After the repair man fixes the pump and leaves, another thing that I appreciate, I decide to head to the festival anyway, but it will be a mere 20 mile trip rather than 100 miles.  On the way, I think of the brevet I missed today as well,  and while I have some regret, I find that despite the good weather, it really does not bother me that I decided not to ride.  I hope the desire to do brevets returns, but if it doesn't there is nothing to be done and the bicycle holds so many other promises. Another thing I have learned is that life is fluid.  Changes happen whether we want them or we don't.  And while I don't particularly like change, I really have very little control.

While I don't expect to see any of the century riders because of my late start, I actually pass numerous groups of riders.  Some are obviously puzzled by my appearance.  They wonder if I have just been that slow, or if I am with the group, or where I came from.   When John passes I think how I wish we could have ridden together today and talked some because John is funny and makes me laugh and I have not seen him for awhile.   The same with Lynn.  Amelia and Mike pass, but  I know I would not have kept their pace today.  Cathy and Kirk pass.  All of these people I have met through bicycling. 

By the time I get to the festival, there are no riders left.  I park my bike and make my intended purchases.  Christmas presents for certain people are bought.  For this purpose, I put my carradice and large handlebar bag on my bike and rode the Surly.  I sit on the hill in the odd warmth of the early March sun eating Maple Cotton Candy, a treat I allowed myself since the line for pancakes is longer than I am willing to wait.  And for awhile I lose myself in memories:  Dave standing too near to the heater and melting the material on his riding pants,  Mike Pitt laughing and joking, Grasshopper, Steve, Randy, and more and more.  I wonder how many of the riders today knew that I originally designed the course, and how during the design I came upon a motorist bent on terrorizing me.  

I slowly pedal home, thoughts still swirling knowing there are a million chores waiting for my return.  I keep saying that one day, when I retire, I will get them done.  But I am wiser now, at least when I remember to be, and know that while I plan, God laughs.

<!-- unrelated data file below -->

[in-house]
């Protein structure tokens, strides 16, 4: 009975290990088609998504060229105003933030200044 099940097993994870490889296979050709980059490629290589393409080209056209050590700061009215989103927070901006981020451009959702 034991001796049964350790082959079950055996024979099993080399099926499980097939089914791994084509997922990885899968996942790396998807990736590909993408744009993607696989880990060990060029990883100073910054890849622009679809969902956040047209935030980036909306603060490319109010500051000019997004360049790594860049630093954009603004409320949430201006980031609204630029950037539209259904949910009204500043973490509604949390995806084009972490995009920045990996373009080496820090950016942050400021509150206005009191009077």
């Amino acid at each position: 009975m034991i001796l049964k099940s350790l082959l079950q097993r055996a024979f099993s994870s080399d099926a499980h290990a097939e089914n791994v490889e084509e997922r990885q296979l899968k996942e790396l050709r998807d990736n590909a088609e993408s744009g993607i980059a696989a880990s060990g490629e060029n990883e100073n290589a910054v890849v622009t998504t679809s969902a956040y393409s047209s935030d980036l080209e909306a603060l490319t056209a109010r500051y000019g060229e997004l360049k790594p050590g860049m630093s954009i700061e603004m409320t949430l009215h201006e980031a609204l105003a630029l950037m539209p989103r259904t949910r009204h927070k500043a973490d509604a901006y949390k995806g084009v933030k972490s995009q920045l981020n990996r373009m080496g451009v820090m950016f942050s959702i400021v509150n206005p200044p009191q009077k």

Wednesday, January 25, 2017

A Failed Century

"Life is a series of natural and spontaneous changes.
Don't resist them; that only creates sorrow.  Let reality
be reality.  Let things flow naturally forward in whatever
form they like." 
Lao Tsu

A few weeks ago, when it became apparent that my mother was not going to recover this time, I took a leave from work and moved to the Northern Kentucky area to move her home.  Working with Hospice, I brought her back to her own home and helped her die.  For close to two weeks, I did not get over one hours worth of sleep at a time.  As the sleep deprivation began to take hold  I could not help but think that this was much more difficult than a brevet, but that brevets prepared me as well as anything could for the sleep deprivation aspect.  Perhaps a weird thought to have in the midst of caring for the person who is responsible for your being here and who you love, but one I had nevertheless.
During the time I cared for her, there was no bicycling, no running, no physical activity other than the demands of changing her and meeting her needs.  She died last Thursday, surrounded by family, holding my hand, as we talked about memories that centered around her.  By we I mean the family members present.  For two days prior to her passing, mom was completely uncommunicative.  Prior to that, she still had some verbal abilities, however limited.  I had forgotten how drained one gets dealing with death, as if the life inside was sucked out as if offered in exchange for a few more moments.  At 99, it was time for her to move on since age had brought a loss of the delight of being alive and was a chore rather than a joy, a burden that she longed to put down.  But still I had forgotten the total exhaustion, both mental and physical that follows significant loss, the feeling of helplessness at the inability to change things and to make them better.  And selfishly, there was a part of me that wanted her to get better, to be around for just a bit longer. So perhaps I should not be surprised at my failure today.  I sent out to do a century ride and threw in the towel at 67 miles.